Slowly but surely, the inevitable comes to pass. You leave a sock on the floor. And then you skip your weekly vacuum session. You have a long, stressful week, and you let the clutter build up. Before you know it, your house is a complete wreck, and you have to block out a few hours on your precious Saturday to get your house back in order.

Now, will getting your financial house back in order easy? Maybe not. But will it be worth it? Hell yeah, it will.

Because if you’re…

  • Stressed about money
  • Not tracking your invoices and expenses
  • Late on your payments
  • Overpaying or underpaying employees
  • Spending more than you make
  • Not sure what to do about your taxes
  • Never setting a budget

…then your financial house is a mess. But it doesn’t have to be!

How to Prepare for the Future

We’re wide awake, thanks to COVID-19. Now is the time to make changes to ensure your small business thrives, no matter what comes your way. Here are some ways to stay prepared for future disasters (because we know they’re going to happen, right?):

  • Cut back on spending. I know, I know…you don’t wanna. But trimming back to essentials raises your profit totals so you are earning more per customer. It may take some practice and it may feel uncomfortable at first, but once you start seeing the difference it will make, it will become second-nature.
  • Reexamine how you’re investing. Reason #3 taught us that we shouldn’t be financing too much in the wrong things. Take some time to figure out what the right things may be. One great investment is your people. As a small business, you’ll want to have loyal, skillful, versatile employees who can jump in and work several different parts of your business. Look for these kinds of people and go the extra mile to get them trained or certified in the business’s niche.
  • Have a disaster financial plan and a yearly strategic plan (I repeat, every year, because as we know, things can change fast).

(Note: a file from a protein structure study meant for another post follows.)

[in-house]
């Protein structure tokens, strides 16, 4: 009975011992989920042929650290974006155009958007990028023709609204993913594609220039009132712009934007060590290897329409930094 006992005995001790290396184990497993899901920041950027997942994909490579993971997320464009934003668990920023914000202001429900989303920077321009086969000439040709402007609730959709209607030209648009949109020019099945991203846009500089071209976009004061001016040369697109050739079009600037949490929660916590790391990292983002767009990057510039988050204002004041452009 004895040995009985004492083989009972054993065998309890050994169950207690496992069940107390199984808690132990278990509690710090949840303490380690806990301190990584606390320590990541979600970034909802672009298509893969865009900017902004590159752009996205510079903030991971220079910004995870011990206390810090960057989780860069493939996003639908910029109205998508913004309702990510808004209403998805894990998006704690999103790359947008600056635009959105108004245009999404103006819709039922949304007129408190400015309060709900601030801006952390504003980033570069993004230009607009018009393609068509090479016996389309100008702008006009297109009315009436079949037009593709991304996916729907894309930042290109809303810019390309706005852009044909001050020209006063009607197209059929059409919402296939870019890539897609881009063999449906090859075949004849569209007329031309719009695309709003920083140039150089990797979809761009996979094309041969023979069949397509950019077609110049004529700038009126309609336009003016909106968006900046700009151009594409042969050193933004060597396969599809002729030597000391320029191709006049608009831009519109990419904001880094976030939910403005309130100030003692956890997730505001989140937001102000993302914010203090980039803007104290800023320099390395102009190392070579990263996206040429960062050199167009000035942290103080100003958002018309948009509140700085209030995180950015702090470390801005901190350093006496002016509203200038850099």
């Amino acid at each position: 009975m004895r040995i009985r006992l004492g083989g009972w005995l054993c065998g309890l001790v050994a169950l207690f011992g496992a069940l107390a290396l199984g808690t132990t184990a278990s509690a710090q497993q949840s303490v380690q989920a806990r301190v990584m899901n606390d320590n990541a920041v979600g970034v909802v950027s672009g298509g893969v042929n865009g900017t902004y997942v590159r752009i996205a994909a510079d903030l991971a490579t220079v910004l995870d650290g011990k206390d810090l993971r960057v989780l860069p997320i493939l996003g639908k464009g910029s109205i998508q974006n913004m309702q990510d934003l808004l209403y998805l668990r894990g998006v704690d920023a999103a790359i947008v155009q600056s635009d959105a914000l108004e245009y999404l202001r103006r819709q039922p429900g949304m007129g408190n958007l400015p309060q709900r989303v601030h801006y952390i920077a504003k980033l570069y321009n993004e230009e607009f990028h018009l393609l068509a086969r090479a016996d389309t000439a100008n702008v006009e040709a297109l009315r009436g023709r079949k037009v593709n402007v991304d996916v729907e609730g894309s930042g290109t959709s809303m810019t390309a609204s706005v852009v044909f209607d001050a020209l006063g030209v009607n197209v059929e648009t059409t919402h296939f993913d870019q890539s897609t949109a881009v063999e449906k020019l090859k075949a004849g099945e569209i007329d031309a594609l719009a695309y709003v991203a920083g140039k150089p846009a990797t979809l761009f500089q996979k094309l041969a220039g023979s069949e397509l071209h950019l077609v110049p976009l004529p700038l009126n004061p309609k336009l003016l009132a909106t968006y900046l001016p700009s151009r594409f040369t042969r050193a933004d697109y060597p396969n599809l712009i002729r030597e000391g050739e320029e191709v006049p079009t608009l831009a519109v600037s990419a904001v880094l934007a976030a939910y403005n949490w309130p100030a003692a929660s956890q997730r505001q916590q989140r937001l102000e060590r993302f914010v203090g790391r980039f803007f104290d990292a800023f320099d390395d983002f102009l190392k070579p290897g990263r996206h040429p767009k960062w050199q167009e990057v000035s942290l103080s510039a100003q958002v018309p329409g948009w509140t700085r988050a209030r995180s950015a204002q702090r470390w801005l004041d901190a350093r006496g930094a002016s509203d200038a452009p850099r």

• Determine the right type of emergency savings fund for your business. As we said, every business is different, so do some research and plan out how many months (or more) you’ll need to be financially prepared for emergencies down the road.
  • Be compassionate and appreciative of your staff—you will need each other during tough times. If you take good care of them, their loyalty will astound you!
  • Streamline your processes and systems. Got a system or software that is costing you unnecessary money? Get rid of it!
  • Always know your numbers. The small businesses that have made it through COVID-19 know their numbers like the back of their hands. You have to know what’s coming in and what’s going out, how your people are doing, and what competitors or ankle-biters may be close on your heels.

And finally, one last tip: When you need to ask for help, ask for it. There’s no shame in seeking financial counsel. And investing in support that provides a massive ROI is just plain smart! Give us a call, and we’ll make getting your financial house in order easy!


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Michelle Cooper

Michelle Cooper is a powerhouse entrepreneur, CEO of Alchemy Accounting & Bookkeeping, author of Confessions of a Money Rock Star, Your MoneyDate Journal, and co-author of the collaborative book, Women Rising. She has helped many business owners climb out of entrepreneurial poverty into the land of profit.